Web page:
4. Take the Shower - This is something the book directly speaks to. After the coffee is going, then get thee to the shower, and while the water is warming up, go on and brush your teeth. Your brain will respond to the act of brushing and bathing and will engage the waking process even faster. Maybe we’re just programmed to sense the oncoming day when toothpaste, warm water, soap, and shampoo are involved, but you’ll be really surprised at how well this works. Even on the days when I know I won’t be taking a shower (don’t judge me, you know you have those days too), I will still brush my teeth first thing in the morning. It turns out that a clean mouth and a clean ass really prepares you for whatever the day brings! When you're done, go grab a cuppa from the now effervescing carafe of liquid motivation and let’s get going!
5. Eat the Frogs - “Eat a live frog the first thing in the morning and nothing worse will happen to you the rest of the day.” This quote is (most likely mistakenly) attributed to Mark Twain and is a staple of productivity and motivational books everywhere. Shannon and I prefer a variant of this quote: "If your job is to eat a frog, it’s best to do it first thing in the morning else he will croak at you the rest of the day.” The idea is simple: if you have something you have to do but don’t necessarily want to do it, then do it first thing in the morning. Then it’s done and out of the way and you’re free to give your full attention to what you want to be doing. If not, then that thing you have to do (the frog) will needle at you (croak) throughout the day and genuinely rob you of the peace of doing your work free from any dangling undone tasks. This is very much easier said than done, but I’ve never regretted eating my frogs. I have, however, very much regretting not eating my frogs when I could/should have.
For my mornings, frogs usually include small chores like cleaning the kitty box, maybe putting a load of laundry on, or something that doesn't take a lot of time. Once those frogs are eaten, then I can really fall into my creative flow knowing there are no more open loops tugging at my brain, even if only subconsciously.
Speaking of eating, you should work breakfast in however you want, whether it’s a trip to your favorite cafe, some fruit on the back patio, or a bowl of cereal at the desk. More often than not, because my miracle mornings happen before work, I’ll actually get breakfast on the way into the office and eat it there. Your mileage may vary.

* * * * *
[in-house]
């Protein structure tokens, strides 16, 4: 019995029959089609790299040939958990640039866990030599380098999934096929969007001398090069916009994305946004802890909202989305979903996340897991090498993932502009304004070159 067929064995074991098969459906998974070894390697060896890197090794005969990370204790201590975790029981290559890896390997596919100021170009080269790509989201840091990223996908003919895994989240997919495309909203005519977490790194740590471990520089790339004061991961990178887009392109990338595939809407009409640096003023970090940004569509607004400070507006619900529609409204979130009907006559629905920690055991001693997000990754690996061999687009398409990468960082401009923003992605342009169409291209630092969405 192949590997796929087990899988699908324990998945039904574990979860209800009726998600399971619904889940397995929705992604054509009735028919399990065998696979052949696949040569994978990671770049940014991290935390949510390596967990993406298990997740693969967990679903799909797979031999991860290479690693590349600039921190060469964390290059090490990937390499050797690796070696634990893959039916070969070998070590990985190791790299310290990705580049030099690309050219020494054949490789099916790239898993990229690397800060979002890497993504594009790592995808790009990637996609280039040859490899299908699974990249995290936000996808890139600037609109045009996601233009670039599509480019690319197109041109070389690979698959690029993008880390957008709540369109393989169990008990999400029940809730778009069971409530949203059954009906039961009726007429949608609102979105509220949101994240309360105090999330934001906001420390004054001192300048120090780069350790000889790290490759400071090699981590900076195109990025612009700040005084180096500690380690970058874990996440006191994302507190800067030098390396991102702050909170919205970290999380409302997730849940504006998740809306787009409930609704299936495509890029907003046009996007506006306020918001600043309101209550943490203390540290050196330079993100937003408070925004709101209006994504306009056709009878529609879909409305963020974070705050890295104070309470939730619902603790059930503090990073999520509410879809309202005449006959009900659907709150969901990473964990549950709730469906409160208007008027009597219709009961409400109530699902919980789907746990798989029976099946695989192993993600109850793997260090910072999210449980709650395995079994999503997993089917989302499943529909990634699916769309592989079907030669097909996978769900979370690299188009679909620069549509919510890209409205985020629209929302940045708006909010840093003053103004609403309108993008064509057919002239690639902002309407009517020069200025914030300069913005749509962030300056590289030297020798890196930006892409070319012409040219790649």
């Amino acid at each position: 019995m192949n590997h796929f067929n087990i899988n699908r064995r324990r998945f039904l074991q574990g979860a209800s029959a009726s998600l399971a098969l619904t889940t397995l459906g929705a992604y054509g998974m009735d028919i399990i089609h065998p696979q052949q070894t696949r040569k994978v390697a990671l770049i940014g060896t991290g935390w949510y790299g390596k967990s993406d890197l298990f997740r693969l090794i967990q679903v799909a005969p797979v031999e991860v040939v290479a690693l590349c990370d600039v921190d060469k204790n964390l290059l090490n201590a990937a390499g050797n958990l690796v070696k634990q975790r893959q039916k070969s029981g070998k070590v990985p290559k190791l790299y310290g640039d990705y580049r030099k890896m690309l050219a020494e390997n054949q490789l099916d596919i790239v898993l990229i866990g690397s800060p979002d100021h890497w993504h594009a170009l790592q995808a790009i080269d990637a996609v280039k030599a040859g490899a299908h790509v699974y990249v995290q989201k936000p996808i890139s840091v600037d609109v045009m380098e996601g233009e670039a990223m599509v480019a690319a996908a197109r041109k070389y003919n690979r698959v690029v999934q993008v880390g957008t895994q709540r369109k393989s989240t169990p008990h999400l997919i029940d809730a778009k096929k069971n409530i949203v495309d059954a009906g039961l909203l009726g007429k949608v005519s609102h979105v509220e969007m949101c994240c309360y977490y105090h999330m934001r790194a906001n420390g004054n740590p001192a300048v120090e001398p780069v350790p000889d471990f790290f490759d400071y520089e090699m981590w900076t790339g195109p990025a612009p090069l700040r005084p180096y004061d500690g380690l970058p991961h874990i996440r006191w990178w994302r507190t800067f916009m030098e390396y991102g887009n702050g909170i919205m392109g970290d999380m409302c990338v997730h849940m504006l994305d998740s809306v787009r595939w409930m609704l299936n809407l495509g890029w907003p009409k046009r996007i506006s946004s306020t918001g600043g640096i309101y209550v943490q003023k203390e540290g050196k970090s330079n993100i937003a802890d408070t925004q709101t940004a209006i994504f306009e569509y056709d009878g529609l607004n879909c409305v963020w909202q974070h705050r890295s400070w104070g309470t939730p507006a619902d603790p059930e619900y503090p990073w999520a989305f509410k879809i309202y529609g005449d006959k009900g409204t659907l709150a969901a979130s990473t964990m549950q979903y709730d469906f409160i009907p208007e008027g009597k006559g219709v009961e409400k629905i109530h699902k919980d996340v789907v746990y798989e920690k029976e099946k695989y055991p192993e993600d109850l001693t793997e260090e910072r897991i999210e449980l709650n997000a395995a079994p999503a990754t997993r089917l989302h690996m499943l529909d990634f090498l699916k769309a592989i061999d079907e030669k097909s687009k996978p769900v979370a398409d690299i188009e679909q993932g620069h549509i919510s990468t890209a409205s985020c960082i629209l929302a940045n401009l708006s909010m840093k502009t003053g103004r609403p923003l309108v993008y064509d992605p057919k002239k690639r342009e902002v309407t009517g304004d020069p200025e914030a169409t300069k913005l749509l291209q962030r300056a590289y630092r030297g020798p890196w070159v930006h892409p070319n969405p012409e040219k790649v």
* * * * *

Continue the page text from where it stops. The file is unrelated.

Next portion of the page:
6. Work the Plan - Now that you’re up, showered, coffee in hand and free from your frogs it’s time to start creating! This is where it’s vital that you have a plan from the night before. That’s not to say that it’s terrible to sit down and start improvising your work, but I’ve found that without specific direction for my miracle time, then I’ll kind of putz around, maybe watch some tutorials, answer emails, or just dabble here or there. Rhat’s all well and good, and there’s nothing wrong with that, but for me, I’ve put so much energy and dedication into arriving at this miracle morning place that I want to get the absolute most out of it. It would be like taking a vacation to New York City, saving up for a year, even staying at the nicest hotel, and just kind of winging it when you arrive. Sure, you’d like to see a Broadway show, but Hamilton is sold out! If you’d have done a little planning, then you could be sure to see what you want and dined where you wanted, all while leaving room for those improvised times as well! Sometimes your plan could and should include non-task type items. Go ahead and put “goof off on YouTube for 30 minutes” on your to-do list.
Like I mentioned earlier, many times my plan is nothing more than a rough mental outline made the night before moments before bed. For example, last night I made tomorrow morning’s plan one item: write Woke Husband blog entry. That was it! Some plans are more involved, of course, like yesterday’s morning that consisted of editing two podcast episodes, providing an updated arrangement for a publisher, and writing several emails I had been putting off. The day before that, the plan was simply to write a single piece of music. So yes, it varies from day to day, but the consistent part is that I plan specific things to accomplish each miracle morning.
I could write a whole new post on Shannon’s own miracle morning journey, but I’ll leave that for her own blog, but what I can say is that the proof is in the output! I’ve never seen her leap out of bed and jump into projects until these last few months! She really doesn’t need much goading out of bed anymore, and I no longer hear the desperate pleading for “just 5 more minutes.” Who knew there was this dormant morning person nestled down inside her all along? I guess she just needed the motivation and also a purpose for sacrificing her cherished mornings in bed. The best part is it’s totally made me up my morning game and I've since been having some of the most productive times of my career!
Special note: The products listed throughout this article are posted because I believe in them. That said, I may get a tiny commision if you buy the book through these links, so yay! Thanks!
Dave was born in Hawaii, grew up in San Diego, and wound up in Orlando, FL by way of both High Point, NC and Memphis, TN.
He is a husband of 24 years to his wife, Shannon, and is a crazy cat dad. When he’s not rambling on about life here, he can be found writing music for film and TV, playing music, or teaching music at Full Sail University.